Examples of quid pro quo
The president is currently facing impeachment for “quid pro quo.” However, why are the Democrats overlooking so much evidence?
President Trump started quid pro quo from the beginning of his term. For example, he told North Korea to quit firing rockets or he would bring the full force of the American military on North Korea and destroy their military capability. He also imposed severe restrictions on aid until they meet his demand to give up the nuclear weapons — quid pro quo.
He pulled out of the Iran deal and refused to meet until the Iranians agreed to renegotiate a deal — quid pro quo.
He put increasingly high tariffs on China until China quit stealing our technology and establish a fair trade policy — quid pro quo.
He put increasingly high tariffs on Mexico until they agreed to the USAMC agreement — quid pro quo.
These are only a few. And they would be actual first-hand evidence that could establish a firm quid pro quo prosecution and impeachment.
JACK VAN ZANDT
City wants its share of school funding
Let me begin by stating that no one is against the building of a new school in Jonesborough. A new school is needed for the health and safety of the students and staff.
What I wish to address is the shameful way the Washington County Commission has utilized loopholes in the Tennessee law to withhold a “fair share” of funding for Johnson City when it comes to capital projects.
Under current law, if the County Commission bonds money for school capital projects, they must provide an equal share of those funds to all school systems within the county based on student population. To build the new Boones Creek school the commission passed a 40-cent property tax increase in 2016 to secure funds for its construction, paid by county and city residents. Johnson City Schools only received 2 cents of that increase. The county kept the rest of approximately $8 million each year to build Boones Creek.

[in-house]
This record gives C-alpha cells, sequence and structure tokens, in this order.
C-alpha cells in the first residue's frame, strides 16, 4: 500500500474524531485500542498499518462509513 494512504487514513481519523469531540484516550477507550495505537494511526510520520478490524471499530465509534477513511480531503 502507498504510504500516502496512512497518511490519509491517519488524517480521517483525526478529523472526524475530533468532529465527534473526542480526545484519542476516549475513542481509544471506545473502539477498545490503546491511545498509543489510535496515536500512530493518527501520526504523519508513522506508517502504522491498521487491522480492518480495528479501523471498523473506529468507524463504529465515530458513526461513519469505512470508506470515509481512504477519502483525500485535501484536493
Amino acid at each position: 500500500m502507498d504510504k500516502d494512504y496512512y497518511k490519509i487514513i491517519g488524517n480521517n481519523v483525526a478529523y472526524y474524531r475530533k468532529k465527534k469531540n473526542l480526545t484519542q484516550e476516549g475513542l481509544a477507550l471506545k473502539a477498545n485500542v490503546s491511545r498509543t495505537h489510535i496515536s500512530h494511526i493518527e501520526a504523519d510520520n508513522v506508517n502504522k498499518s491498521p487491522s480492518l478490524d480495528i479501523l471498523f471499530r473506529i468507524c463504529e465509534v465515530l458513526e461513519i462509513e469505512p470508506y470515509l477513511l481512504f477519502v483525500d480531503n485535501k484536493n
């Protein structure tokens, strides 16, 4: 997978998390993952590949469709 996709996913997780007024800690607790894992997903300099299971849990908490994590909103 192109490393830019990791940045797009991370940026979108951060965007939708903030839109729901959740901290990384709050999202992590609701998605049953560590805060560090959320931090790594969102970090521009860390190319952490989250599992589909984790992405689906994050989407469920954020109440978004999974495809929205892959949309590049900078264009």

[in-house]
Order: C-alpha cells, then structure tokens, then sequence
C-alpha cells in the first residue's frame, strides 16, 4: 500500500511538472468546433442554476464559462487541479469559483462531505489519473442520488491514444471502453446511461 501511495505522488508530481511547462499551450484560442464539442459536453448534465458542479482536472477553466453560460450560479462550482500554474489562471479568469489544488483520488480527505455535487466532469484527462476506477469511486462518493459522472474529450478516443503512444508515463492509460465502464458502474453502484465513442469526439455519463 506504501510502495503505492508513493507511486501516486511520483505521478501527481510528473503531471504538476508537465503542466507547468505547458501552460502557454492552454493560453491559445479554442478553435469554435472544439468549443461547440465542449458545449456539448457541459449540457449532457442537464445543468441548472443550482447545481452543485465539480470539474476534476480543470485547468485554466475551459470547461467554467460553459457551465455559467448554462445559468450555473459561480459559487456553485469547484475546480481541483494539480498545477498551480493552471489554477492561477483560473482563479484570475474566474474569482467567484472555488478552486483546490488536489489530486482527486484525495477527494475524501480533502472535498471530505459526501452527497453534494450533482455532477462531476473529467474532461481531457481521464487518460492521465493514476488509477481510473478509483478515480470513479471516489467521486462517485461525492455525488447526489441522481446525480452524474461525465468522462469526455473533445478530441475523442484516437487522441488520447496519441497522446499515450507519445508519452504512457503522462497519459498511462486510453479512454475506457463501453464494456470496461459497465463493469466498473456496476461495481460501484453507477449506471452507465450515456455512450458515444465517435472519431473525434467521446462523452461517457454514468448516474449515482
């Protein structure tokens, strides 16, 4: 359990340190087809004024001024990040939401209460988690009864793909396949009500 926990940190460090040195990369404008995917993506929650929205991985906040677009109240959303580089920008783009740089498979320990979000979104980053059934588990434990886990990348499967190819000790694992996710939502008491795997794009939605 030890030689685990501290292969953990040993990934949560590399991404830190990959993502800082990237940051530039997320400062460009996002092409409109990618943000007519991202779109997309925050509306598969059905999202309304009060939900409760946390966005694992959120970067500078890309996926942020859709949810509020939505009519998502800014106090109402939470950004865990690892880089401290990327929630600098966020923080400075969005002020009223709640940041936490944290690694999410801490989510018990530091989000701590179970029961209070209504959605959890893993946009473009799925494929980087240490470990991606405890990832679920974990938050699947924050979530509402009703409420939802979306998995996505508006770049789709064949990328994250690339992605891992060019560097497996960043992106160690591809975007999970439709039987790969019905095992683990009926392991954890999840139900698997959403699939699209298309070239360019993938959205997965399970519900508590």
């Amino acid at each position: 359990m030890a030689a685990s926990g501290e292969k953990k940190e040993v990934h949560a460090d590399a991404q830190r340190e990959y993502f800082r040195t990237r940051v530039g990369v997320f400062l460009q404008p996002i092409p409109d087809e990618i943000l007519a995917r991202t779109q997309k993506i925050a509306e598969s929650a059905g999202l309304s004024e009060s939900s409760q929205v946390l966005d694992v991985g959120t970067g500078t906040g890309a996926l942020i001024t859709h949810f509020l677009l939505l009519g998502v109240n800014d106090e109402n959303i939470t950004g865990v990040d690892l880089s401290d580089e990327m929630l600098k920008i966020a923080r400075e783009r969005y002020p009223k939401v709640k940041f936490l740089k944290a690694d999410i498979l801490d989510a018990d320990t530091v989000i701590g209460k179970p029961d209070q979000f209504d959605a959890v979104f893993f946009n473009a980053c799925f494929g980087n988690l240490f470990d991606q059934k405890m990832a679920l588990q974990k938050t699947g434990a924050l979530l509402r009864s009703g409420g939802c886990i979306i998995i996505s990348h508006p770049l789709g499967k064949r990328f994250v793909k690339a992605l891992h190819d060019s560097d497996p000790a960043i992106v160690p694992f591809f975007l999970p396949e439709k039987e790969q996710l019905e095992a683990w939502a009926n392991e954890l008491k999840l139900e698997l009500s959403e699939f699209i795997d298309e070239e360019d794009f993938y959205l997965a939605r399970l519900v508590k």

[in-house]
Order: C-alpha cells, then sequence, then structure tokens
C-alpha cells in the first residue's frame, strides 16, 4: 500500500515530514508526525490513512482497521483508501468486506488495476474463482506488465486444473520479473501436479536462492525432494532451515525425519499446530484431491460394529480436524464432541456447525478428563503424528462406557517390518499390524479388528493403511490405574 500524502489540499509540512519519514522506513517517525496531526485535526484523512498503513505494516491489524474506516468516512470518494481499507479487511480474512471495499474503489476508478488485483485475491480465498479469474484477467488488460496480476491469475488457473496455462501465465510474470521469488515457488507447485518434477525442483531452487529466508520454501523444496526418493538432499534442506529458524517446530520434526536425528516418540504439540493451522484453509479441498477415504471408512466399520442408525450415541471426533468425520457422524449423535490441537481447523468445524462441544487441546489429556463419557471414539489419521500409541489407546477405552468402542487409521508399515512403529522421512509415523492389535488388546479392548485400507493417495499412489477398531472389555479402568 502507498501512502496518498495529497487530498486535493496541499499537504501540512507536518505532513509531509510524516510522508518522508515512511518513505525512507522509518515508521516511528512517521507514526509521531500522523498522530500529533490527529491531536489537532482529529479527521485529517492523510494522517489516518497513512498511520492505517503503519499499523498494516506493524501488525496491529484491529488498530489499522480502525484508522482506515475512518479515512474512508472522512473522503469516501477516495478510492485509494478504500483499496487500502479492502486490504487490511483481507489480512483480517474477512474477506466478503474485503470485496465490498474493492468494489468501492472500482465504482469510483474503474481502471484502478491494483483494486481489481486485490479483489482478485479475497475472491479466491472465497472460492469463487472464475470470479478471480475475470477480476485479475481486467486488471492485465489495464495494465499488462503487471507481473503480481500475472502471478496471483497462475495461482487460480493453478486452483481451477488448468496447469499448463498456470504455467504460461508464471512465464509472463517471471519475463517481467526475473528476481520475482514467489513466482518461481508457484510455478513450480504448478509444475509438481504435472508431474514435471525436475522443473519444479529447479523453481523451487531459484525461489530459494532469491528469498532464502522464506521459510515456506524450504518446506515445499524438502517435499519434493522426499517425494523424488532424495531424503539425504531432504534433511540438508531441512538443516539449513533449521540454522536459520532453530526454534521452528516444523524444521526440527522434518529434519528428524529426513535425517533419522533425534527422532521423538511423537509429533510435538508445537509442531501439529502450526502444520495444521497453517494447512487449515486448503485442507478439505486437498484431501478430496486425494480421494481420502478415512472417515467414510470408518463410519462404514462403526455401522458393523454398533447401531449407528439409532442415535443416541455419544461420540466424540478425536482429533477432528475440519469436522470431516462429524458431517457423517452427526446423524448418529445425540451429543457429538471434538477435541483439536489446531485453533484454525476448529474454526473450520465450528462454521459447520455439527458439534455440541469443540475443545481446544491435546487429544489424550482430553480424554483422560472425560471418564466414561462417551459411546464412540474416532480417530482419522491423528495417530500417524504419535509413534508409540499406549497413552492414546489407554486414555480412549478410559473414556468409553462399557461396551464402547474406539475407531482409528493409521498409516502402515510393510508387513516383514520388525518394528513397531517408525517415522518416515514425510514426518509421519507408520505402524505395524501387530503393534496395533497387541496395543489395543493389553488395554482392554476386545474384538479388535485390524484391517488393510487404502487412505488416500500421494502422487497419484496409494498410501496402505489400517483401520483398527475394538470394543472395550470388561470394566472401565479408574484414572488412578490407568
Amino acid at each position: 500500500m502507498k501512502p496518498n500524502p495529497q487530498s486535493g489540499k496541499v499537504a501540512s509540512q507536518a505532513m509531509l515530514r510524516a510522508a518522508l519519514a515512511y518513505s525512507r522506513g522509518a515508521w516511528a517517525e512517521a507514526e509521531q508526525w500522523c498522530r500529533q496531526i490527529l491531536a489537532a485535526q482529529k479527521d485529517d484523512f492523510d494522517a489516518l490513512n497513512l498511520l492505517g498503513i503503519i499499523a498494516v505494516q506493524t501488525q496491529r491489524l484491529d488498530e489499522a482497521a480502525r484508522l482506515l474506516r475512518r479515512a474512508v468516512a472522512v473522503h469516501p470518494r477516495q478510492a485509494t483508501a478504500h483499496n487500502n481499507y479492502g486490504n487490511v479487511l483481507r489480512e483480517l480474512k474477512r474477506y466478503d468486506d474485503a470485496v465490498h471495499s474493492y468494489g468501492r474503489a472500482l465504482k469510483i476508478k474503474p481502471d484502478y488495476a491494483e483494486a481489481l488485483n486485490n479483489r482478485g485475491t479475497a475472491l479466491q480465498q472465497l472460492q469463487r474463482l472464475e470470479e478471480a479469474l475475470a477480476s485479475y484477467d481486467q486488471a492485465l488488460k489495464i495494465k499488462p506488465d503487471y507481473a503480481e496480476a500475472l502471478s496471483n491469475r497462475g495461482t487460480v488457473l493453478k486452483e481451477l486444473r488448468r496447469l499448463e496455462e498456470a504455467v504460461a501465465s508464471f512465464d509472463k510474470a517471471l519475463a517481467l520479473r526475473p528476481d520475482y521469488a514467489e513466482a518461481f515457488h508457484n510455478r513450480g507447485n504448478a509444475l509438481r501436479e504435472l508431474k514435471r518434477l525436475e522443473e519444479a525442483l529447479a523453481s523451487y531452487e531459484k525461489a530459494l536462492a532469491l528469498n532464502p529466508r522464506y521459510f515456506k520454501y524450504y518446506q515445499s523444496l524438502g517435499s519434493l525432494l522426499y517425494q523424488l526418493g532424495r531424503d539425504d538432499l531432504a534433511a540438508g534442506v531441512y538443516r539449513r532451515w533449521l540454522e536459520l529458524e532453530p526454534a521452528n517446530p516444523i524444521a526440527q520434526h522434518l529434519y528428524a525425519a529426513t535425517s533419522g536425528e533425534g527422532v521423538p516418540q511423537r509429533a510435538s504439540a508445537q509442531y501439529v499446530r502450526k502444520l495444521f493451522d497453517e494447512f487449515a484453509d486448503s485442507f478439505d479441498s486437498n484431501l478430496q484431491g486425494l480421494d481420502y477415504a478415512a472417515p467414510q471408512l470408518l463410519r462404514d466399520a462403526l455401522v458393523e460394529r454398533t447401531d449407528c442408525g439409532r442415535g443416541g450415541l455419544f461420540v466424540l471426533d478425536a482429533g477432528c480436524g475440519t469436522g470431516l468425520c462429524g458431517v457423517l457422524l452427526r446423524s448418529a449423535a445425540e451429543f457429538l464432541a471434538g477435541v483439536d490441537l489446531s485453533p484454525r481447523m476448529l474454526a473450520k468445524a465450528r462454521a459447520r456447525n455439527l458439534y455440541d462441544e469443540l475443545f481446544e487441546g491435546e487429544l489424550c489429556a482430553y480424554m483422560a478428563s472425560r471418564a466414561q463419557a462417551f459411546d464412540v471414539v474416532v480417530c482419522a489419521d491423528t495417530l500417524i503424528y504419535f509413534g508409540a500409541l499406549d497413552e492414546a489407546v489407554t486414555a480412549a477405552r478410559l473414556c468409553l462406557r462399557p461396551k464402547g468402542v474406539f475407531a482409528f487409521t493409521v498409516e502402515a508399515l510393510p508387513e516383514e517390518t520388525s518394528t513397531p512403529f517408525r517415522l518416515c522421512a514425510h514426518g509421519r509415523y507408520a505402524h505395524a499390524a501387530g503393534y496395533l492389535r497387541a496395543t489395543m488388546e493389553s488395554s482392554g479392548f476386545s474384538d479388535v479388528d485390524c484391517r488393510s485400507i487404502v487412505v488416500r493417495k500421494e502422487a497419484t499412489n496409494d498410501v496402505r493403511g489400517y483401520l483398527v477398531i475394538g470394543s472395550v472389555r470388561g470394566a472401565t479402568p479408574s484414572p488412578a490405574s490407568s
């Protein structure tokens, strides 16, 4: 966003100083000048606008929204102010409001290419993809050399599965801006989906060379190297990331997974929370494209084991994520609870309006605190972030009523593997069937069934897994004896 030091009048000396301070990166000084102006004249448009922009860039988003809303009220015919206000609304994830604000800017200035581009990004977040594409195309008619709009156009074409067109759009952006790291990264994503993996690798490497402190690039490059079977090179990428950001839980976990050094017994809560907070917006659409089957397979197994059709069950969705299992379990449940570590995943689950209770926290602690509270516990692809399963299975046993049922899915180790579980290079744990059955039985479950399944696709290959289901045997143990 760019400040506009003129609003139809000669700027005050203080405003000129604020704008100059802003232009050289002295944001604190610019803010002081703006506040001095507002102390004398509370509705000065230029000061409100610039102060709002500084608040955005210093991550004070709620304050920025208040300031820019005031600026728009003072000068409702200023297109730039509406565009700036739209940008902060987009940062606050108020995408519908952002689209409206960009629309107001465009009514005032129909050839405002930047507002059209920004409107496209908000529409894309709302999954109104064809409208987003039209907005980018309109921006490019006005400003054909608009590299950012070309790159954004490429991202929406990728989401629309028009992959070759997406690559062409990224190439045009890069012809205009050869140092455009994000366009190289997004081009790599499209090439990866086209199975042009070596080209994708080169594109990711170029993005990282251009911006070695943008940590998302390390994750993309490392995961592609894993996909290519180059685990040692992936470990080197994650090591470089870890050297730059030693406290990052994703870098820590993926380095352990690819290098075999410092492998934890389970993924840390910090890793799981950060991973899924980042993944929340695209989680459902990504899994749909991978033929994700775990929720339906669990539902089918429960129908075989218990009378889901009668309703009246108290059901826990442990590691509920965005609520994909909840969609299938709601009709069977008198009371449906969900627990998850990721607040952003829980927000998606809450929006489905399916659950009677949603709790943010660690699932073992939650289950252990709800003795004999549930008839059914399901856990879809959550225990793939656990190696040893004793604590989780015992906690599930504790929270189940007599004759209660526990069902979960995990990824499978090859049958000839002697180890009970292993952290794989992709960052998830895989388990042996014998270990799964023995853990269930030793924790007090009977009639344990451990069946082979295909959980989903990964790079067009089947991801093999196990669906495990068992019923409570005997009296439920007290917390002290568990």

Now the town of Jonesborough will borrow the funds to build their new school. This means the county does not, once again, have to fund a fair share for Johnson City. The County Commission is building two schools for the county students at an estimated cost of $50-60 million. At 48% (population of students in Johnson City), the city schools should have also received $46-55 million for building maintenance and construction. Because of this loophole, the county is robbing the Johnson City schools of $40+ million. With that, we could build a new Towne Acres and fund other building needs within the city.
On Oct. 28, the County Commission passed a resolution calling for the county to work with city officials to find a solution to the city schools needs. We need to hold the County Commission accountable on this and support ALL students within Washington County.
JOE W. CRABTREE
Don’t touch my Dixie
The recent Mountain Mischief in the Johnson City Press had an impressive color photo of “The Dolly Parton Stampede,” which was very dramatic, like the British Charge of the Light Brigade. Sadly, however, the word “Dixie,” an American icon, has been censored and erased, a victim of political correctness, panic and ignorance.
It is an old Southern slang for “money.” In the early 19th century, states printed their own currency. Louisiana was no exception. Since many residents there were of French ancestry, the 10 dollar bills were printed on one side in English and the other side in French. The French word for “10” is “dix;” therefore one side read “10” and the other read “dix.” Hence the slang term “Dixie” and everyone wants “Dixies.”
If some people find this offensive, then use the original meaning “Money Stampede,” which is more accurate and correct.
JOHN D. LYLE